Village, Town or County  
 
 
Home
Help
Browse Entries

 

Chagford, Devon
 
Store this place
Link to this place
 
Old Map of Chagford
Street Map of Chagford
 
Places within


On the edge of Dartmoor, with a common famous for hut circles and prehistoric stones, CHAGFORD looks down from its height of 500 feet to the River Teign, winding through the woods and splashing over boulders at a bridge where the hamlet of Holy Street, with its Tudor house and its old mill, makes an artist's paradise. But the artist need not stir from Chagford for a picture. Here is a house of 1600 with a thatched room over its porch, a quaint marketplace, an ancient school, and a thatched inn at which a young poet died fighting for Charles Stuart. He was Sidney Godolphin (Little Sid) and might be much better known today had his life not come to an end in the porch of this inn when he was only 32. We come upon him at Okehampton, where he lies.

The church has a lofty 15th century tower, and the porch has a sundial and rich bosses on its stone vaulting. It has two side screens of 500 years ago painted red and blue and gold, and one of our own day with a fan canopy and vines trailing along the top, a lovely bit of work by the Devon sculptor Herbert Read, who has restored so many old screens. It is in memory of Noel Hayter Hames, a flying officer too young for the war, but killed in India when it was over. His ancestor, Bishop of London 200 years ago, lies in the chanceU here, where angels give beauty to the stalls. Richly carved and painted is the tomb of Sir John Whiddon, whose family lived at the inn where Godolphin died till they built the Tudor house in Whiddon Park.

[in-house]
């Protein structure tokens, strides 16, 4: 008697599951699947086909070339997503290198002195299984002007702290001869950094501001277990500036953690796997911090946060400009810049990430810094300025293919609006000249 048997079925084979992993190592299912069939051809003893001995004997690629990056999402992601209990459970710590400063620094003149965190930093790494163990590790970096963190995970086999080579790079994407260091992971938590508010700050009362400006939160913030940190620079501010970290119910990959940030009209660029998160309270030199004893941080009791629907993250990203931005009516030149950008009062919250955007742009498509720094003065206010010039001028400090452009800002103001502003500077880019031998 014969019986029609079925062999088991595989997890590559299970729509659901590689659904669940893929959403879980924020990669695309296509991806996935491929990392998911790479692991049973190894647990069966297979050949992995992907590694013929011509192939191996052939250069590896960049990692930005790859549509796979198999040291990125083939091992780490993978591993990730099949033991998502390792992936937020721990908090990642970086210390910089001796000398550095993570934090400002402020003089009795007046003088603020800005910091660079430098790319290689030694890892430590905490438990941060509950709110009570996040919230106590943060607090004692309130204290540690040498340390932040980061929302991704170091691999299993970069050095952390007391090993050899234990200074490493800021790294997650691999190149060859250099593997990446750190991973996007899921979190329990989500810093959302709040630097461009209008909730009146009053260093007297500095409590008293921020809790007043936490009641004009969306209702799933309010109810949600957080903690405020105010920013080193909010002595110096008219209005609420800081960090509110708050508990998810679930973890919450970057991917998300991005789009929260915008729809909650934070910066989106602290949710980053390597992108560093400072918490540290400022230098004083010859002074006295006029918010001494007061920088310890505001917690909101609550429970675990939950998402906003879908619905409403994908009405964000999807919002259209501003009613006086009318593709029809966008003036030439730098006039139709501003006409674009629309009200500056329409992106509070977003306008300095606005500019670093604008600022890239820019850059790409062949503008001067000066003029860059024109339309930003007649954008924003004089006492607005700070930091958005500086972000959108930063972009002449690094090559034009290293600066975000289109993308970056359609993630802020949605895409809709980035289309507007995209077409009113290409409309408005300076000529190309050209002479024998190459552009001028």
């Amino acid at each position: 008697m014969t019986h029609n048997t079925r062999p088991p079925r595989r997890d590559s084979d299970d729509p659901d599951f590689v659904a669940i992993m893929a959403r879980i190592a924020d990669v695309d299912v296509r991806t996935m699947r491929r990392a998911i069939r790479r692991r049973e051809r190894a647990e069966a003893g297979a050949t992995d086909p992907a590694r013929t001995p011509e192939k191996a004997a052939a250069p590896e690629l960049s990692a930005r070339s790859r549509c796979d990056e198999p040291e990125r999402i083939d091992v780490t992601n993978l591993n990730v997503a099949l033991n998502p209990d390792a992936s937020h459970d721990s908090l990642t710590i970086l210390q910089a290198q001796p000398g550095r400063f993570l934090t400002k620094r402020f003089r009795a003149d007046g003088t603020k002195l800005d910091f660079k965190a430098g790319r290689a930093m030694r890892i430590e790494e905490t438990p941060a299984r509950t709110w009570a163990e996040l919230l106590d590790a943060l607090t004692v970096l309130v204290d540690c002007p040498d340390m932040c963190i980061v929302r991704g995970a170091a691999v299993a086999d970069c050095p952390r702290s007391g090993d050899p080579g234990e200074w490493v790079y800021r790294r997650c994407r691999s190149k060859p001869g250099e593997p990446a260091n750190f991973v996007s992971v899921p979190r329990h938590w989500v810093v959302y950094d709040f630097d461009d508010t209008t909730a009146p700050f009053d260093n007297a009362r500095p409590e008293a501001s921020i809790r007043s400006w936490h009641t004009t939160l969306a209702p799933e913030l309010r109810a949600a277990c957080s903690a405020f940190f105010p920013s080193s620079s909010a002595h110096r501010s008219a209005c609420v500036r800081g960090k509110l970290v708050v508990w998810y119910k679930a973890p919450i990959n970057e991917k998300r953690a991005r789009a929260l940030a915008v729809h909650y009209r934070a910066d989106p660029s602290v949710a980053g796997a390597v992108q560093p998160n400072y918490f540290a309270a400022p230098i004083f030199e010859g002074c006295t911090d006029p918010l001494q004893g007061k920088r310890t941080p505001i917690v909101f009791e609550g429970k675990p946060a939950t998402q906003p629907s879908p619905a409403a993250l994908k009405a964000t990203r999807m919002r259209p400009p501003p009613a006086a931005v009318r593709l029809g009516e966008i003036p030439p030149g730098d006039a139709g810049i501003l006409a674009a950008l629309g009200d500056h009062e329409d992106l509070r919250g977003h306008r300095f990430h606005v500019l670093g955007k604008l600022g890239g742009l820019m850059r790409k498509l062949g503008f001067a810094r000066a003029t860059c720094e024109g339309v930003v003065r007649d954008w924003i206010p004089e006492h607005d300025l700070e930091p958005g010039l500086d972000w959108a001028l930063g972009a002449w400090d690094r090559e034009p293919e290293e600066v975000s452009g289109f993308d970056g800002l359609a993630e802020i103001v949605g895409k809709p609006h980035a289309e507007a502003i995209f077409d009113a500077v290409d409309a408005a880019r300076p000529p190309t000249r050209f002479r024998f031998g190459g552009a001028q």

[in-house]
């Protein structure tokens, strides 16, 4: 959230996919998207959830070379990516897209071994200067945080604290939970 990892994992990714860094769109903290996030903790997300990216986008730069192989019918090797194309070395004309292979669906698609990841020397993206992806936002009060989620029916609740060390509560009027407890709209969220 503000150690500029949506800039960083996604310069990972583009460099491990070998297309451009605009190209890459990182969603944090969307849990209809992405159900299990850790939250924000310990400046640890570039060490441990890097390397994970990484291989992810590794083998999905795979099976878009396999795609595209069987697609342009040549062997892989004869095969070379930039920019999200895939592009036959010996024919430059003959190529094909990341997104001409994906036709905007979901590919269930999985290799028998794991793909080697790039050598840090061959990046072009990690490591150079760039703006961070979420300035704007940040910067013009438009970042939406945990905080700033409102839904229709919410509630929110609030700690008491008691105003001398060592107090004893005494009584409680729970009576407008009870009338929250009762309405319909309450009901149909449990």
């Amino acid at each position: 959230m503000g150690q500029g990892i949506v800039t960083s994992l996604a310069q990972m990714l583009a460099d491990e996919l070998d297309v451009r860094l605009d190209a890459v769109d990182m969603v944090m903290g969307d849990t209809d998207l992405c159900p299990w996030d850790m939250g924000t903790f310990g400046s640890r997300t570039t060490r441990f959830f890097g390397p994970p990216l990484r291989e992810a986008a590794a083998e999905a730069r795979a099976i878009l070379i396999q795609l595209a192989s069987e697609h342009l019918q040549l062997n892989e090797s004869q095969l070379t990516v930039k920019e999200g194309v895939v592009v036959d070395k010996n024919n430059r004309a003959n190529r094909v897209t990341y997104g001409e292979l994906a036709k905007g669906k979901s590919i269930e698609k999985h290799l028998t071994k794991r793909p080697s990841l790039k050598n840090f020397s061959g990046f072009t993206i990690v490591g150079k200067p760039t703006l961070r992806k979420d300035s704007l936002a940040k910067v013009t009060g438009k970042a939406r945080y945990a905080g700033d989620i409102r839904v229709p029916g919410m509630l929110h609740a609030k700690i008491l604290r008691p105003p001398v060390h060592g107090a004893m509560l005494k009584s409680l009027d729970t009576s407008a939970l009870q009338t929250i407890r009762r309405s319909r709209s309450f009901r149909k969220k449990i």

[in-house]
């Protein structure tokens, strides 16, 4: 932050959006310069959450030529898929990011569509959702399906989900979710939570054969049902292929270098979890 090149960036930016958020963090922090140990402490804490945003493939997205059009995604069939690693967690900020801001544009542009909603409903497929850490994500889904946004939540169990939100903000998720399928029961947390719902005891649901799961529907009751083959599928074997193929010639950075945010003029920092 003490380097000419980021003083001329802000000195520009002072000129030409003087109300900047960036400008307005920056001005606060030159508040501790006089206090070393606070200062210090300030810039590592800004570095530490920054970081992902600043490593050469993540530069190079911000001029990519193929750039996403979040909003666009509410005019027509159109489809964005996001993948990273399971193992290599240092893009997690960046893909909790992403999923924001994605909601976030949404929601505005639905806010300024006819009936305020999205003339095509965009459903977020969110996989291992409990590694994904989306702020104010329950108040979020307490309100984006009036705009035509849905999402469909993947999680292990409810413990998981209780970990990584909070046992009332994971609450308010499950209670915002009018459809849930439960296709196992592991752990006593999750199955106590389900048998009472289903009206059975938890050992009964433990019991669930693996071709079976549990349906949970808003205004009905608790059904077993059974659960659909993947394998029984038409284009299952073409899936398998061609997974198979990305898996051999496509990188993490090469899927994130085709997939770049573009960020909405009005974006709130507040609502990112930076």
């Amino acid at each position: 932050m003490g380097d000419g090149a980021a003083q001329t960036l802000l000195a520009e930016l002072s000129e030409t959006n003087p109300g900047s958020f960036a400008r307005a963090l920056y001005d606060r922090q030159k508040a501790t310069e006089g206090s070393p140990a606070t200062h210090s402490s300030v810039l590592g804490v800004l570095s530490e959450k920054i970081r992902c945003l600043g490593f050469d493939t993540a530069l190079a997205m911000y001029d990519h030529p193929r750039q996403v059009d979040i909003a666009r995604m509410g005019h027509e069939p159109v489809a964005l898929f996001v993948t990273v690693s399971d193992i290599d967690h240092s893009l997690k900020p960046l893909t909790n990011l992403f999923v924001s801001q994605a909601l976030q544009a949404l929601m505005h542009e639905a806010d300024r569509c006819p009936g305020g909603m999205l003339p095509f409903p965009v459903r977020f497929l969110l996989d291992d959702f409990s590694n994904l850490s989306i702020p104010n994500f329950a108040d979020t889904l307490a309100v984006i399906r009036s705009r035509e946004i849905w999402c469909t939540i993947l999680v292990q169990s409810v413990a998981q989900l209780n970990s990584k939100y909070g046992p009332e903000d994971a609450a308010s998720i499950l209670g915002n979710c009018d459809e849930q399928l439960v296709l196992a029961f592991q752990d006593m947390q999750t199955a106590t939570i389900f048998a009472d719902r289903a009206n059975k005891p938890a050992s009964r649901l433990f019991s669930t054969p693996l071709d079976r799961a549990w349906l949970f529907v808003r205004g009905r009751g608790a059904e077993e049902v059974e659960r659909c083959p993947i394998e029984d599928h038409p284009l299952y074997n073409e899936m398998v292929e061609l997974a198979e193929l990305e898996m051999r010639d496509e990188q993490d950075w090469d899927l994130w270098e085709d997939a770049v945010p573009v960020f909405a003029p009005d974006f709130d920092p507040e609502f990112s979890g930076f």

Their house is here still but the family died out 300 years ago. A small clasped Bible printed the year Sir John died (perhaps used by him) rests on his tomb.

The old chantry has new fittings in memory of 22 men who did not come back, and a curious fragment of the war in which they fell has been turned into a symbol of peace in memory of a general and three lieutenants. It is a processional cross made from the aluminium of a Zeppelin brought down at Cuffley in 1916, the first to be brought down in England. A few fragments of 15th century glass shine in the windows, and on the wall is a small Madonna 100 years older, painted in Italy. It is an exquisite gem to come upon in a moorland church. Edge of Exmoor

The King's England, Devon (1938) by Arthur Mee. Original transcription by CuriousFox, edited for watermarking purposes.



 
Surname GeoSearch

Surname
County
Village/Town
Find within
Text of Entries
Surname Keywords
GeoSearch Help

Read & Reply
Change email
Check entries
Upgrade
Renew


To send a message or add an entry... join CuriousFox as a free or paid member. Paid members have entries with green envelopes and all members can send them messages. Entries added by free members have red envelopes and only paid members can contact them.





Previous page